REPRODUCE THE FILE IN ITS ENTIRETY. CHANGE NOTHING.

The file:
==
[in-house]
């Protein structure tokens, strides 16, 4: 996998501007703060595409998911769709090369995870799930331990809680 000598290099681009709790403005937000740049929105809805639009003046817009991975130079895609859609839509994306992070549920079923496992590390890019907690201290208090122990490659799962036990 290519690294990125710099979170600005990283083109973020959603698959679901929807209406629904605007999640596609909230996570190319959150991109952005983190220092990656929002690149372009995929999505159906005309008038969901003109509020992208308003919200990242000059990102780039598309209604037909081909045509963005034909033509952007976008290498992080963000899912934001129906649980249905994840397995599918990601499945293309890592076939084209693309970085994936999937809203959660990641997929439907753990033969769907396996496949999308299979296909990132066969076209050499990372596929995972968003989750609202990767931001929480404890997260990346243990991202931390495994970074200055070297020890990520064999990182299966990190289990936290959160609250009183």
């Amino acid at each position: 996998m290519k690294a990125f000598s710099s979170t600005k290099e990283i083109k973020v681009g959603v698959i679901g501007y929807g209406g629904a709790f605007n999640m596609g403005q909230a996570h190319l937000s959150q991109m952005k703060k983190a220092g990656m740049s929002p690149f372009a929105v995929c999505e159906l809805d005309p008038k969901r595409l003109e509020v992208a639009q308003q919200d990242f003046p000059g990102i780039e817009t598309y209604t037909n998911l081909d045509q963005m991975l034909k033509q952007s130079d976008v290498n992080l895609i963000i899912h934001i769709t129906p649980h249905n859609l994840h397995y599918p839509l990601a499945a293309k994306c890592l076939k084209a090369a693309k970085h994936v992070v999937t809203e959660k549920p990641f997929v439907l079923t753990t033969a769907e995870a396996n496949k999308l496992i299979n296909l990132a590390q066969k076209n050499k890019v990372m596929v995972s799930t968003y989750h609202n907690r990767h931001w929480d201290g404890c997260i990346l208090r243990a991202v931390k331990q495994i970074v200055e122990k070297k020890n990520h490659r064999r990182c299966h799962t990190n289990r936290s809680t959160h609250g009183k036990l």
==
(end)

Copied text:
[in-house]
């Protein structure tokens, strides 16, 4: 996998501007703060595409998911769709090369995870799930331990809680 000598290099681009709790403005937000740049929105809805639009003046817009991975130079895609859609839509994306992070549920079923496992590390890019907690201290208090122990490659799962036990 290519690294990125710099979170600005990283083109973020959603698959679901929807209406629904605007999640596609909230996570190319959150991109952005983190220092990656929002690149372009995929999505159906005309008038969901003109509020992208308003919200990242000059990102780039598309209604037909081909045509963005034909033509952007976008290498992080963000899912934001129906649980249905994840397995599918990601499945293309890592076939084209693309970085994936999937809203959660990641997929439907753990033969769907396996496949999308299979296909990132066969076209050499990372596929995972968003989750609202990767931001929480404890997260990346243990991202931390495994970074200055070297020890990520064999990182299966990190289990936290959160609250009183």
């Amino acid at each position: 996998m290519k690294a990125f000598s710099s979170t600005k290099e990283i083109k973020v681009g959603v698959i679901g501007y929807g209406g629904a709790f605007n999640m596609g403005q909230a996570h190319l937000s959150q991109m952005k703060k983190a220092g990656m740049s929002p690149f372009a929105v995929c999505e159906l809805d005309p008038k969901r595409l003109e509020v992208a639009q308003q919200d990242f003046p000059g990102i780039e817009t598309y209604t037909n998911l081909d045509q963005m991975l034909k033509q952007s130079d976008v290498n992080l895609i963000i899912h934001i769709t129906p649980h249905n859609l994840h397995y599918p839509l990601a499945a293309k994306c890592l076939k084209a090369a693309k970085h994936v992070v999937t809203e959660k549920p990641f997929v439907l079923t753990t033969a769907e995870a396996n496949k999308l496992i299979n296909l990132a590390q066969k076209n050499k890019v990372m596929v995972s799930t968003y989750h609202n907690r990767h931001w929480d201290g404890c997260i990346l208090r243990a991202v931390k331990q495994i970074v200055e122990k070297k020890n990520h490659r064999r990182c299966h799962t990190n289990r936290s809680t959160h609250g009183k036990l």